As an Amazon Associate, we may receive a small commission from qualifying purchases but at no extra cost to you. Learn more.
According to the AKC, puppies need 18-20 hours of sleep. Whoa! That’s a lot of hours spent snoozing away.
Your little guy, like a human baby, needs all that sleep to develop and grow into a healthy, strong adult dog.
While that is a good thing, sometimes getting a puppy to stay awake before her actual bedtime can be a real challenge. These little canines can drop suddenly after 7 pm only to wake up when the rest of the family is going down for the night.
As a pet parent, you desire to keep your bundle of joy awake until her bedtime. This way, you rest assured that she will sleep through the night or a good portion of it.
Surely, there must be something you can do to get your puppy to stay awake until it’s time to actually sleep.
Here, we have rounded up 5 tips to make this a reality for you.
1. Tire Her Out
One of the most effective ways to keep a puppy busy is to exercise her. Although puppies love to sleep, they also enjoy walking with their owners, playing with them, and running around.
Why not take advantage of that to keep yours up a little longer before she has to sleep for the night?
There are countless things to do that will get your little guy active.
If you can, walk her around the block and let her explore the world around her. Nothing too intense as the little fella’s bones are still developing at this stage. Steer clear of marathon runs and high jumping.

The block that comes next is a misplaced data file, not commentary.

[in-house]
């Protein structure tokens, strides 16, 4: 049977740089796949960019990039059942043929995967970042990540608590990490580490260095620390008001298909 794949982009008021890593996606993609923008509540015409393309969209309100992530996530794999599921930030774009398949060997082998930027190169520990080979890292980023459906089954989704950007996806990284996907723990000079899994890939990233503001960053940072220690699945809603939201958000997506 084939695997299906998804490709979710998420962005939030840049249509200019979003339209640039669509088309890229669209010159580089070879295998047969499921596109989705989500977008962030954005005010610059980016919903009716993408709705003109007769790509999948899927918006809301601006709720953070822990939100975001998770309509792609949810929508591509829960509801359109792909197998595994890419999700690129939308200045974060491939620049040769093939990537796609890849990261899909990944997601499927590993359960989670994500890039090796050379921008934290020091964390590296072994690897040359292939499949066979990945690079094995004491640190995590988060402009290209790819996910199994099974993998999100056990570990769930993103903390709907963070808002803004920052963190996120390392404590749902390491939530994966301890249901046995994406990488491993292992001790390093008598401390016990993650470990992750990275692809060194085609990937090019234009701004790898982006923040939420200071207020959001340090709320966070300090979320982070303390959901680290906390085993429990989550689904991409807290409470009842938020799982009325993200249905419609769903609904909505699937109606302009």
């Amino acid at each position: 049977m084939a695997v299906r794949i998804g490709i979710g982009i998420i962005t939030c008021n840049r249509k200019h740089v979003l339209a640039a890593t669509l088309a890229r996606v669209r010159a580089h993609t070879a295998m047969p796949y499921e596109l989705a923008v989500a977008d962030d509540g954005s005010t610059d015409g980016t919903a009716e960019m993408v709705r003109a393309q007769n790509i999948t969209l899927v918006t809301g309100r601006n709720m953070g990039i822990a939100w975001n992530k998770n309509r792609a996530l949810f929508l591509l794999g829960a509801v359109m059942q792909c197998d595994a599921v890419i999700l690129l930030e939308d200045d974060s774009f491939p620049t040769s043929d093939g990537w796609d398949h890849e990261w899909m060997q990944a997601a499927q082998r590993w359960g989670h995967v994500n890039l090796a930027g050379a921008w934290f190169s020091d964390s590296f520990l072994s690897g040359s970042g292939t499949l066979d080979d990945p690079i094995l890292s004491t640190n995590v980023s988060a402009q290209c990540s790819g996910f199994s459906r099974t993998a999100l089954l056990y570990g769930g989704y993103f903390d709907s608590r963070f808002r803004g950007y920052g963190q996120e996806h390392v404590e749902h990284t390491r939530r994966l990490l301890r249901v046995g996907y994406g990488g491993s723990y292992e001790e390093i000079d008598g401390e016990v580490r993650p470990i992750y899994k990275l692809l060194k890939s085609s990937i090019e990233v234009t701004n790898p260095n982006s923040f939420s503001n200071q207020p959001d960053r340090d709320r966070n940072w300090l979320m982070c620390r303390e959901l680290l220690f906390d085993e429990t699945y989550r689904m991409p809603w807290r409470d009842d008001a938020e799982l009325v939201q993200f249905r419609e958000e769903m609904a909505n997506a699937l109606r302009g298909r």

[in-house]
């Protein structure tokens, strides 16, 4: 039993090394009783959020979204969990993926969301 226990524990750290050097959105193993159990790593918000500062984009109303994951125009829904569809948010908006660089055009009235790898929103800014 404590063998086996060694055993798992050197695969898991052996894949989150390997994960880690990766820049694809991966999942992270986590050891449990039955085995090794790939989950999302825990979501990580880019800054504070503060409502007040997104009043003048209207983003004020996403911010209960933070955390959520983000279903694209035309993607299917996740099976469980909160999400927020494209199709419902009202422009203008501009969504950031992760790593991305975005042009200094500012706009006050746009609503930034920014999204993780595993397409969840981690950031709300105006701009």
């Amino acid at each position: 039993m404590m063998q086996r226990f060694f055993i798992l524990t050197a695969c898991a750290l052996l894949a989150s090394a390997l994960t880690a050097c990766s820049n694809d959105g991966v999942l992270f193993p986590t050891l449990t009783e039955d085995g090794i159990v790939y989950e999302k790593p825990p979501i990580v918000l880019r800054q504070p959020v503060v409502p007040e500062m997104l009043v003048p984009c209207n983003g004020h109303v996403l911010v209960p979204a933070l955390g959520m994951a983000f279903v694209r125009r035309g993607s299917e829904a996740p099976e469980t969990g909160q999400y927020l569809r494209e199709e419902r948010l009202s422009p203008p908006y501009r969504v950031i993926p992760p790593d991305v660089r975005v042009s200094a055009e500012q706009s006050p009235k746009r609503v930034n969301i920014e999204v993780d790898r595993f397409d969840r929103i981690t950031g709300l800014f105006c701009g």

If you don’t have the luxury of taking the dog out to burn off some pent-up energy, engage in a game of fetch with her. A game of tug of war is also excellent as is chasing a flirt pole.
Spend 10-20 minutes of play with the pup either inside or outside a number of times before bedtime. Not only will this tire her out but it will add to her daily exercise needs. Plus, it will also help clear the pipes, making her sufficiently ready for bed.
Let your kids and other members of the family play with the dog if it is possible.
2. Offer Mental Stimulation
Mental stimulation is also an important part of raising a puppy. You need to exercise your dog’s intelligence just as much as you stimulate her physical body.
A few hours before bedtime, you can let her roam the yard to sniff around a bit. Dogs of all ages enjoy exploring the world with their noses more than you will ever understand. You can let her sniff around during walks as well.
Another fantastic idea for a mental stimulation game is to play hide and seek with the doggie. That’s right – puppies love to hide and seek a lot.
Have your spouse sit the dog as you look for a simple place to hide then ask them to command the dog to find you. When she does, offer praise and treats.
Mental stimulation toys can also engage your fur baby so she doesn’t sleep before bedtime. Hide a treat or two under a tennis ball and let the puppy figure out how to access it.
Alternatively, you can also buy a treat-dispensing chew toy and let the pup find out how to get the treat in it.
Last but not least, put the pup to the task of recognizing her toys. For example, move the busy bee toy further away from the dog and ask her to retrieve it.
If she does that successfully, move it further away and place it with other toys and ask her to get it one more time.
3. Train The Puppy